Global Justice and Finance: an introduction to critical questions

This post introduces some central arguments of my book Global Justice and Finance. Continue reading

Posted in Finance, global justice, political philosophy, Uncategorized | 1 Comment

Should Universities Care About The Truth?

Caring about the truth is what universities – through their members – do. But what about the truth of alleged facts that are appealed to as grounds for governments to go to war or to engage in military interventions? Such claims are not typically the fruits of academic research. So the question is whether universities have any particular business truth-checking them. The answer is not obvious.

In my latest article, published in MR Online, I argue that since universities are already getting drawn into the world of fact-checking controversies, some strategic reflection on how best to do so would be in order.

The article considers two starkly contrasting methods of finding truth ‘in a post truth world’ – Bellingcat’s and that of the Working Group on Syria, Propaganda and Media. It comes to a very clear recommendation about why and how universities should care about checking the truth of the claims that are leveraging their reputations.

Read the article at MR Online

Download pdf

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Posted in chemical weapons, journalism, media, OPCW, propaganda, Syria, UK Government, Uncategorized, war | 2 Comments

Has OPCW whistleblower helped prevent war with Iran?

“If he’s right, the United States went to the brink of war on the basis of fraudulent information.” So says President Trump’s adviser Tucker Carlson speaking on his Fox News show about Ian Henderson – he’s the OPCW engineering expert whose assessment of the alleged 2018 Douma chemical attack was recently leaked to the public. Carlson is credited with since having stayed the president’s hand in response to recent calls for retaliation against Iran. The vindication of Carlson’s earlier scepticism about the Douma allegations would not have been lost on the Commander in Chief. So even if the battle for his ear is not over, as the New York Times cautions, this is still encouraging news for those who – like the OPCW whistleblower who leaked the Henderson document – want to do the right thing and speak out with the truth even in the face of corruption and intimidation.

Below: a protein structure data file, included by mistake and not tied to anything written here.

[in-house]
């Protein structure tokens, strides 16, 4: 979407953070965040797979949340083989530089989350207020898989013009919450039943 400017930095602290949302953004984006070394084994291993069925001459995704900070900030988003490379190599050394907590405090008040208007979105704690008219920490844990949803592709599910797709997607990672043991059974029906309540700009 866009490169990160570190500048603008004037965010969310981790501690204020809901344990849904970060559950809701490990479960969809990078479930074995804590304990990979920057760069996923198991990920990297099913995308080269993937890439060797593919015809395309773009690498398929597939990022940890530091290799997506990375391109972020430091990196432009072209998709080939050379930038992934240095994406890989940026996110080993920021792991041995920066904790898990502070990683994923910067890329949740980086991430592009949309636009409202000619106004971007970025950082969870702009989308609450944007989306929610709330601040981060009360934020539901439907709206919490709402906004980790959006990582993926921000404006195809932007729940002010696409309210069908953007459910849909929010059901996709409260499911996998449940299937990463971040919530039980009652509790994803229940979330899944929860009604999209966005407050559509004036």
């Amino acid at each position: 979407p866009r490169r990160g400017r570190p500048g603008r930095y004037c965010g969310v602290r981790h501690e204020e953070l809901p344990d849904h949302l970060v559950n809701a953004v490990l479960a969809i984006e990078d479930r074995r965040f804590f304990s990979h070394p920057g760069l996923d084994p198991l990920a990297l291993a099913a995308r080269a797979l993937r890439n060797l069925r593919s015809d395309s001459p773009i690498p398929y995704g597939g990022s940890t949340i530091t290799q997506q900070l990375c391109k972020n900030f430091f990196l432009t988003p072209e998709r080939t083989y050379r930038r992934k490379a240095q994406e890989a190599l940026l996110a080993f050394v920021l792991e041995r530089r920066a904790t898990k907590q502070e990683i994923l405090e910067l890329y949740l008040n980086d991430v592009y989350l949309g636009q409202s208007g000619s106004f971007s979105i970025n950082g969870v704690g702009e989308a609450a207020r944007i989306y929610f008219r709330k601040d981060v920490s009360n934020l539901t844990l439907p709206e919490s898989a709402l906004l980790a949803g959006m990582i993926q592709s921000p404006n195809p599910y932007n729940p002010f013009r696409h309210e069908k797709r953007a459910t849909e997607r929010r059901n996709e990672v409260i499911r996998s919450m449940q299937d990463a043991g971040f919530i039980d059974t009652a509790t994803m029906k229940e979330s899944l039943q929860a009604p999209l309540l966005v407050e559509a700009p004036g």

In May this year, it was revealed that the OPCW’s final report on the alleged 2018 chemical attack in Douma had misrepresented its own investigation’s findings. The leaked engineers’ assessment – excluded from the final report published in March 2019 – effectively exculpates the Syrian government. It shows the munitions were more likely placed by hand than dropped from a government helicopter.

This finding would have been politically difficult to publish for those in control at OPCW (who are not the investigators). For the American, French and British, having peremptorily blamed the Assad government for the Douma attack, had already launched over 100 missiles at Syria in retaliation. The engineers’ assessment suggests that these Western allies had no legal, moral or factual grounds to justify their action.

Western mainstream media have been almost entirely silent about this major new revelation. One notable exception in America, however, has been Tucker Carlson. Already a lone sceptical voice at the time of the attack last year, he covered the leaked assessment in his show on Fox News. He highlights the significance of the assessment signed by the experienced OPCW engineering sub-team leader Ian Henderson:

“If he’s right, the United States went to the brink of war on the basis of fraudulent information”

To talk about this, Carlson welcomes as guest Tulsi Gabbard. An Iraq war veteran and current presidential candidate for the Democratic Party, Gabbard’s conspicuous valor has included speaking out openly about the US’s propensity to engage in wars on false pretexts. Inured to the smears of being an “Assadist”, she is a consistent critic of the interests vested in the war machine. She agrees that the OPCW revelation “is a significant and very important development that we’ve got to take seriously.” She emphasises the importance of “doing our due diligence and checking very carefully the evidence”.

Gabbard turns then to a still more pressing case where a responsible approach to foreign policy decisions is urgently needed: